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How to invest in artificial intelligence

II went It’s been a rough 18 months for tech bettors. SoftBank, the Japanese investment firm that epitomized the 2010s boom in venture capital funding for fast-growing companies, is still wisely out of the transition to a world of high interest rates and low corporate valuations. But there is one area where the company, run by charismatic founder Masayoshi Son, would like to look above the balustrade. It is an investment in artificial intelligence (love).

progress of driving force-love platformchat, etc.GPT, leaving nearly every investor debating how to rate this nascent industry and which companies may turn around. Son sees parallels with the early days of the Internet.driving force love It could provide a new pipeline of initial public offerings and provide a foundation for the next generation of tech giants.

Investors face two questions. The first is which frontier technologies will enrich the market leader. That’s hard enough. The second is establishing whether value will come from venture capital-backed start-ups or from incumbent tech giants, which is at least equally difficult. No one knows yet if it’s better to have the best chatbot or to have more customers. Getting a head start on a dizzying new technology is not the same as being able to make money off it. In fact, much of the value of ground-breaking innovation is often captured by incumbent giants.

Alphabet, Amazon and Meta are three of the seven largest publicly traded companies in the United States, worth a combined $3.3 trillion. They were founded between his 1994 and 2004 years and emerged at a time when Internet technology was new and people were spending more time online. Chinese e-commerce giant Alibaba is a similar example (SoftBank’s early $20 million stake in the company helped cement Mr. Son’s reputation as an investor). By identifying technology trends and developing the best platforms, we have created tremendous value for early and even not-so-early investors. Traditional companies struggled to jump on the bandwagon.

Will it be the same story this time? During the rapid rise of internet giants in the 1990s, the insights of management guru Clayton Christensen, a pioneer of innovation theory, provide a useful guide. Smaller companies often gain traction in low-end or entirely new markets that large incumbents avoid, Christensen said. Incumbents are focused on implementing new technologies for existing customers and lines of business. They are neither incompetent nor ignorant of technological advances, but they seemingly follow the right path in terms of maximizing profits only to find it too late and fatally compromised.

Investors like Son are excited about the future of startups focused on: love, implicitly assumes that a period of disruptive innovation is underway. But most of the recent excitement about generativelove Platforms have focused on their potential as new technologies to be deployed, rather than as companies that can open up entirely new markets. And in the case of other recent technological innovations, the incumbents have triumphed. Venture capitalist Erad Gill points to the value of previous advances in machine learning, a broad category of which is generative. love Almost all of them occur at incumbent companies. Early internet startups have benefited, as have semiconductor companies such as Microsoft, Nvidia and Micron. In the early days of machine learning, there were no publicly traded companies that could be considered niche Amazons or Googles.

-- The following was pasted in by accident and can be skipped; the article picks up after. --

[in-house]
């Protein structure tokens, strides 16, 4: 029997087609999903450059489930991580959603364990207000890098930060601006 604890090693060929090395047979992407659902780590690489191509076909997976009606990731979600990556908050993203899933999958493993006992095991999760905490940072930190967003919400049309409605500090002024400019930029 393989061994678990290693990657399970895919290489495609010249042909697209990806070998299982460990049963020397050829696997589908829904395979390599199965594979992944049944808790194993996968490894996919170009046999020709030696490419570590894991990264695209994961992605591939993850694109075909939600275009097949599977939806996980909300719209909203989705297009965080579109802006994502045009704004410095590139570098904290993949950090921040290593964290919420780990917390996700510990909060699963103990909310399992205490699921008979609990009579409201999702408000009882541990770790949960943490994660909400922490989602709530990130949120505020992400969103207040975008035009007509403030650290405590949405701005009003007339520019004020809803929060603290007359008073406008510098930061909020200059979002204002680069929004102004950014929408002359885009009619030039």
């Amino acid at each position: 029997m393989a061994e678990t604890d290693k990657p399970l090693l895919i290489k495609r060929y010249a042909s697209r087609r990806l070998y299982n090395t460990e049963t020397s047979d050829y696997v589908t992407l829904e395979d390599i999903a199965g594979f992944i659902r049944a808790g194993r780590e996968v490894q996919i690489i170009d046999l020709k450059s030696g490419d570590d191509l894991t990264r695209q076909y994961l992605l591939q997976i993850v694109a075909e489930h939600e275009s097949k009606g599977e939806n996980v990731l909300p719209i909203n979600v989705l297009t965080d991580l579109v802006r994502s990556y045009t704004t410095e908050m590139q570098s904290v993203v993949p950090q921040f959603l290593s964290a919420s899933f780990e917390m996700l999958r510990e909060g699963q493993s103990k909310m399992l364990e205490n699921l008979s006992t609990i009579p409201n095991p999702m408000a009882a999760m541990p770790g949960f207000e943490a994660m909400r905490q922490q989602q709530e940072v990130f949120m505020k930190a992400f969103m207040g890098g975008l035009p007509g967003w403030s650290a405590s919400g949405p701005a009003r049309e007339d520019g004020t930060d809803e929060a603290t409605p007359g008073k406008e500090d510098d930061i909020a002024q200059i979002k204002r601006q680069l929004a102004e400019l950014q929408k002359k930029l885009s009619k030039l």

Christensen’s insight makes it clear that revolutionary innovations are not necessarily revolutionary from a mere business point of view. But incumbent technology companies are now spend huge sums of money upon love, suggesting that if the technology turns out to be revolutionary, they should be well positioned. An investment in a broad index fund that tracks incumbent publicly traded technology companies could technically outperform a comparable investment in private equity. love– Startups focused on.

Theories about why innovation may or may not be disruptive are more often debated by business and management students than by stock pickers. But the difference between the two possibilities is crucial in assessing whether the next generation of publicly traded technology companies with market caps in the hundreds of billions of dollars can be found among private companies. love enterprise. As it stands, the market value of this technology is likely to become the new string around the already big tech companies.

https://www.economist.com/finance-and-economics/2023/05/17/how-to-invest-in-artificial-intelligence How to invest in artificial intelligence

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